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Given the power to have AI create anything… what do you specifically ask for?

4 min read
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Before Growth is a weekly newsletter about startups and their builders before product–market fit, by 3x founder and programmer Kamil Nicieja.

When exploring the latest AI–powered apps, I stumbled upon a fascinating solution to a classic design problem: When you have the power to instruct AI to create anything, what do you specifically ask for?

Since generative AI is inherently unpredictable, no two outputs will be identical if different seeds are used. As a result, achieving the desired outcome often involves a process of iteration, brimming with experimentation, due to either ambiguous instructions or the unpredictable nature of the results.

Take this for instance: I use Playground AI to conjure feature images for my articles. I aimed to produce an image of a semi–robotic cat licking its paw. It took an arduous 50 attempts before I was content with an image. Yet, despite my best efforts, the algorithm fell short of depicting the cat in the specific act of licking. And believe me, my early days experimenting with image-centric models were even more challenging.

So, from a product design perspective, how do you streamline a user’s learning curve? Expecting them to navigate the maze of trial and error might deter many. This might be why many AI–driven platforms, including Playground AI, incorporate features such as galleries, community feeds, remix options, and collaborative modes.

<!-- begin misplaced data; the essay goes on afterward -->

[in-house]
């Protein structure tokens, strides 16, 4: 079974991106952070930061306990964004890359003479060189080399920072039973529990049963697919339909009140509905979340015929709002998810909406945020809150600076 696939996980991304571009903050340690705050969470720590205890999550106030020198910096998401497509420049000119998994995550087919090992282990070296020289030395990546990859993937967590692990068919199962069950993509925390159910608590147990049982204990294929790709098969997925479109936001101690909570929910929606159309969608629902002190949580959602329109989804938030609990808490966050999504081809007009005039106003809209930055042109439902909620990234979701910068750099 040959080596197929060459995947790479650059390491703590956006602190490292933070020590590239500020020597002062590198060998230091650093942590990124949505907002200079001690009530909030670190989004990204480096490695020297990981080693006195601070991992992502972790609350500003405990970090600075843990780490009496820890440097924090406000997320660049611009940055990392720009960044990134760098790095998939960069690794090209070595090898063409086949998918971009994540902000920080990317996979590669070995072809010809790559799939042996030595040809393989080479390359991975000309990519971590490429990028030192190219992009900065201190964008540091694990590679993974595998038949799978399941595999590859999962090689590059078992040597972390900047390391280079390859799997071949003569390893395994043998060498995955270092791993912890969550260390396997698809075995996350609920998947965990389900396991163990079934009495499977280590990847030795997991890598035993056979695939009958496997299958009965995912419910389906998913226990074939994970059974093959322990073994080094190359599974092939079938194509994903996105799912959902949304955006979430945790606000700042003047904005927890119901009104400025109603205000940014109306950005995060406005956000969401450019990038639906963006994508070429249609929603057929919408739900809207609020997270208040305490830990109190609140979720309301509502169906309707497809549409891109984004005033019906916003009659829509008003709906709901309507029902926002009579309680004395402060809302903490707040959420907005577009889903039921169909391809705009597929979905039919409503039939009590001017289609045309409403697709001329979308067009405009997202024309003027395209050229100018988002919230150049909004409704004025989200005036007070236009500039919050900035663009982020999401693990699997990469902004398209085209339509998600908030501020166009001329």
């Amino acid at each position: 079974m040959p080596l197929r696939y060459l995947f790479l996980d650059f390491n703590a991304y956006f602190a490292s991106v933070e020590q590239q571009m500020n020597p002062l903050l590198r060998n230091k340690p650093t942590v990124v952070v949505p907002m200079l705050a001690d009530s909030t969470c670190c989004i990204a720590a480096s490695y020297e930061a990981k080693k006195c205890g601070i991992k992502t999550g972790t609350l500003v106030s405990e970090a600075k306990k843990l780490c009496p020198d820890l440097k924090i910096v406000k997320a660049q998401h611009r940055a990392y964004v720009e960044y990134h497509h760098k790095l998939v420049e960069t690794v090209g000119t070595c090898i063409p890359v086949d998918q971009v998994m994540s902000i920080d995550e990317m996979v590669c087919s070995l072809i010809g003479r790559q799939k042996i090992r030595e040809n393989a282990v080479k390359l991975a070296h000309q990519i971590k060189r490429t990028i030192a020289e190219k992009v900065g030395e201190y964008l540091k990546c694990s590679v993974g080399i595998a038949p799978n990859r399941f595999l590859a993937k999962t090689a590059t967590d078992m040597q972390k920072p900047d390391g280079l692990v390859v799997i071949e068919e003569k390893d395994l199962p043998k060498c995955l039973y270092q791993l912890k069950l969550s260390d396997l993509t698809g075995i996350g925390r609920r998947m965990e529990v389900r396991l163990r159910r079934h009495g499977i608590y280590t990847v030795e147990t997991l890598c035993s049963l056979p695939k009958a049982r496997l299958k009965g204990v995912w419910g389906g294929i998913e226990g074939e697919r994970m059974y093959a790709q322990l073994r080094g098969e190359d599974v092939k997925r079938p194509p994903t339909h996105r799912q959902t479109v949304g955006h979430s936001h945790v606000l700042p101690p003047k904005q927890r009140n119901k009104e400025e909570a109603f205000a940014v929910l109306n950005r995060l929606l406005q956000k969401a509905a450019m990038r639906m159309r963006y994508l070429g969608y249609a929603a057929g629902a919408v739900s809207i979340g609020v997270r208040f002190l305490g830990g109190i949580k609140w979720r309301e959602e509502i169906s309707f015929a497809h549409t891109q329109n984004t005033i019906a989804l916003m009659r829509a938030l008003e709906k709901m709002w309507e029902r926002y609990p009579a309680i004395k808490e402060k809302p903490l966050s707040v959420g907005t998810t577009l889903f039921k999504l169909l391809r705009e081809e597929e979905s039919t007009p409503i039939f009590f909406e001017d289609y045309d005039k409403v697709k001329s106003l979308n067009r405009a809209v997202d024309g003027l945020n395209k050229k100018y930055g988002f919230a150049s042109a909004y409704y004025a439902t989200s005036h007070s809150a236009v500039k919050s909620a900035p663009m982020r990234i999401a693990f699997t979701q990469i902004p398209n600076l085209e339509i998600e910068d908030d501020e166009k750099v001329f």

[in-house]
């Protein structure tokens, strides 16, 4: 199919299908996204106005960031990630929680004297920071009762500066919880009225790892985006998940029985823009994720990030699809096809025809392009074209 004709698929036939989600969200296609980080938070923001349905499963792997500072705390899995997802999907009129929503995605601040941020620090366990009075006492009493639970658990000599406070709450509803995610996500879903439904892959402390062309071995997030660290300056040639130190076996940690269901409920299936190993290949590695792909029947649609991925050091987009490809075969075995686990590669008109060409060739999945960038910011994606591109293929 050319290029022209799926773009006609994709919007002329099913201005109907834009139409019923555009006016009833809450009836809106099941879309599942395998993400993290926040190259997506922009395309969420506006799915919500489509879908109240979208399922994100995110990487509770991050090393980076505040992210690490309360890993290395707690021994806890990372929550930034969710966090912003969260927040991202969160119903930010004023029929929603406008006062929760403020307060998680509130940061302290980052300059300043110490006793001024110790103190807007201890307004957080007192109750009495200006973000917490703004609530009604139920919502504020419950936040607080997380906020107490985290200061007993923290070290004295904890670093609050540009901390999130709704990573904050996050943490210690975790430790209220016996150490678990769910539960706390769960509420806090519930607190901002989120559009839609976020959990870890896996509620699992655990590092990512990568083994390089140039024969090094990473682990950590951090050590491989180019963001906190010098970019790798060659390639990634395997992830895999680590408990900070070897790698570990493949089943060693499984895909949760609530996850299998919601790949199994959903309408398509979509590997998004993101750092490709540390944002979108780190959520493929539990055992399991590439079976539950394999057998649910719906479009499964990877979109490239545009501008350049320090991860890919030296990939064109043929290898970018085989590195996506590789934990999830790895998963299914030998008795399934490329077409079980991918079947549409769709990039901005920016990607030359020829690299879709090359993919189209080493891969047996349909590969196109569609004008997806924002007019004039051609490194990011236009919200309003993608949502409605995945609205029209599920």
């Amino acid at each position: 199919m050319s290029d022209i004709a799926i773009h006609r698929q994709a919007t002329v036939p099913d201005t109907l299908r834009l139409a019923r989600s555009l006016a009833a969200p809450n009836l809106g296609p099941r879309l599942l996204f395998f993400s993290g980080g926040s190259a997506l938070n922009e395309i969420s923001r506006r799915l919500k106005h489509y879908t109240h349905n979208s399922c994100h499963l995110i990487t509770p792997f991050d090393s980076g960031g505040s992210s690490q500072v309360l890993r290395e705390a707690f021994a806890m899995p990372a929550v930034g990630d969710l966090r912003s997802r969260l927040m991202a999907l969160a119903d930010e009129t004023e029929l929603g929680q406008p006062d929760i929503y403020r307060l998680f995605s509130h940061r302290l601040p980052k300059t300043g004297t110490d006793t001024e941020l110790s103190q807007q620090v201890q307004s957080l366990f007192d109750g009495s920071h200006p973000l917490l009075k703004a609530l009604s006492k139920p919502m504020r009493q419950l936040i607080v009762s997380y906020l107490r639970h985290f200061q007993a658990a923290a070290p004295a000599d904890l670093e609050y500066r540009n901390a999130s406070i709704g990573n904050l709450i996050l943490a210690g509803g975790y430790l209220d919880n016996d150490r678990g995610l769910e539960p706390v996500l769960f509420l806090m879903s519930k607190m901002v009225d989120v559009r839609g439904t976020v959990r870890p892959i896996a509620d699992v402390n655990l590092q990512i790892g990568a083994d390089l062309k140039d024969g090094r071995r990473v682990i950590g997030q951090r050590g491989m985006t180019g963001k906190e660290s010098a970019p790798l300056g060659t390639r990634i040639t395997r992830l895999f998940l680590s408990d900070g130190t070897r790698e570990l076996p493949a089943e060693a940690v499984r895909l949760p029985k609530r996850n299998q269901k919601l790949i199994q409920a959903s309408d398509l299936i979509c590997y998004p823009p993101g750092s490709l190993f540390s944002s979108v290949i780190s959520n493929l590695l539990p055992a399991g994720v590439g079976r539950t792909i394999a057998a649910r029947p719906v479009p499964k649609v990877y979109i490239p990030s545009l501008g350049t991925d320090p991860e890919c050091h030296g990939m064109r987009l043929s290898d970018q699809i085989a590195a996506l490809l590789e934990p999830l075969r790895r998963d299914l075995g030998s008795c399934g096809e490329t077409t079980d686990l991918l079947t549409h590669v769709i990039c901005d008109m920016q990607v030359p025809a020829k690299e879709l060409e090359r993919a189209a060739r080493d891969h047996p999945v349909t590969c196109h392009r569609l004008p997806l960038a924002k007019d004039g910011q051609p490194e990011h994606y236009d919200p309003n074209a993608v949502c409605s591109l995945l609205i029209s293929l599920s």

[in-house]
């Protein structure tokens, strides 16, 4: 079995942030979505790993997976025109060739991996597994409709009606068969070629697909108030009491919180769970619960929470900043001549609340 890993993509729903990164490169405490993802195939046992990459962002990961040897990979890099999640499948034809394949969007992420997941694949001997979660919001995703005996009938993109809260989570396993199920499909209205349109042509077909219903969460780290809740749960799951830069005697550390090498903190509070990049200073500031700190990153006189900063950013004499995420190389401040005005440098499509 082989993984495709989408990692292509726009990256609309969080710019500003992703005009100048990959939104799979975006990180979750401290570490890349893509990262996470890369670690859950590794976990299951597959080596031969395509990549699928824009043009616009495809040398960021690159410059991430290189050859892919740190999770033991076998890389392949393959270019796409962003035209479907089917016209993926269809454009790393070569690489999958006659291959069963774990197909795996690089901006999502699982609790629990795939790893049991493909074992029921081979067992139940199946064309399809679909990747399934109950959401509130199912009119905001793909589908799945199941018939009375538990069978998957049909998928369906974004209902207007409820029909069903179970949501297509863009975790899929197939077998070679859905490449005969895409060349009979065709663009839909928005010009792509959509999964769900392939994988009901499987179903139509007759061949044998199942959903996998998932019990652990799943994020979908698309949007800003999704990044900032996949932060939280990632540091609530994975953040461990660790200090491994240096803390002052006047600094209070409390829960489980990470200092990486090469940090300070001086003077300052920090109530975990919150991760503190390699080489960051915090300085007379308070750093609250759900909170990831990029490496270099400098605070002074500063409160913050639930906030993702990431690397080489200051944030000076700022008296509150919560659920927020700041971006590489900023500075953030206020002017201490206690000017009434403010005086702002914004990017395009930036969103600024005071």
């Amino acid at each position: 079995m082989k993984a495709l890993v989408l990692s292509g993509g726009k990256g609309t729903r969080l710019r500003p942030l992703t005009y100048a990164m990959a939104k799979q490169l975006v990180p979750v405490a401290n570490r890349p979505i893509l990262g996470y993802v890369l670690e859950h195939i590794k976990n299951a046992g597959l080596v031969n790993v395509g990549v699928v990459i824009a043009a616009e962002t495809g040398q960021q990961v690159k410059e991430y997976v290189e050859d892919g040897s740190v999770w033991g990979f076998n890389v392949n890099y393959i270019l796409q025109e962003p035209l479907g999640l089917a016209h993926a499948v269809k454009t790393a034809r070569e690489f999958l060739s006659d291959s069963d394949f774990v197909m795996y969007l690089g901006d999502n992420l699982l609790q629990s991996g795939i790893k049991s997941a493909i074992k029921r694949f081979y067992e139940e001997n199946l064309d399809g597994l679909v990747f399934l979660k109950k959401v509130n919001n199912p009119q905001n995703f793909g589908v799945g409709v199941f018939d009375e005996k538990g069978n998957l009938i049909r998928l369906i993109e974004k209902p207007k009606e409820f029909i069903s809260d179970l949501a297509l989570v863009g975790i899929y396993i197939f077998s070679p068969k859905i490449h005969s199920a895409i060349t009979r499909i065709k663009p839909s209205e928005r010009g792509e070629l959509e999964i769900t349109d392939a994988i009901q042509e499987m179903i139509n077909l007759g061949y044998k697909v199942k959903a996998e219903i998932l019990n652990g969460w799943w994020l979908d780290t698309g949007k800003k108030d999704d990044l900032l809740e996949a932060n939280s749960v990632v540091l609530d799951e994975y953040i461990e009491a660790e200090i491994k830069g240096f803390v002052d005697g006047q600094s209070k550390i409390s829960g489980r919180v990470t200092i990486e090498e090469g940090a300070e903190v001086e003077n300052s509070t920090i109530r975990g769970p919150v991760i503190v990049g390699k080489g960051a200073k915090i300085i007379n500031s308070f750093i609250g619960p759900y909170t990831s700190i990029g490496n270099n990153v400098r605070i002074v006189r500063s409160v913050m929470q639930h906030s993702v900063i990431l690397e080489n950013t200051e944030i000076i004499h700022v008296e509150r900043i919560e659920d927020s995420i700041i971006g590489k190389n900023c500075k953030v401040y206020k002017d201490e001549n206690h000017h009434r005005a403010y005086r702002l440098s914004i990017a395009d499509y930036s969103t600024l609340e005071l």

Observing other users’ approaches provides invaluable insights. You can mimic their prompts, tweak them to your preference, and hasten the learning process. While seasoned users might outgrow the need for such galleries, they serve as a pivotal guide for novices.


Simulacra and Simulation

Researchers have released an open–source repository linked to their study, “Generative Agents: Interactive Simulacra of Human Behavior.” This repository houses the essential simulation module for generative agents—digital entities that mimic convincing human actions within their gaming universe. They head to jobs, share gossip, plan social events, befriend others, and even experience romance. Each agent boasts its own distinct personality and backstory.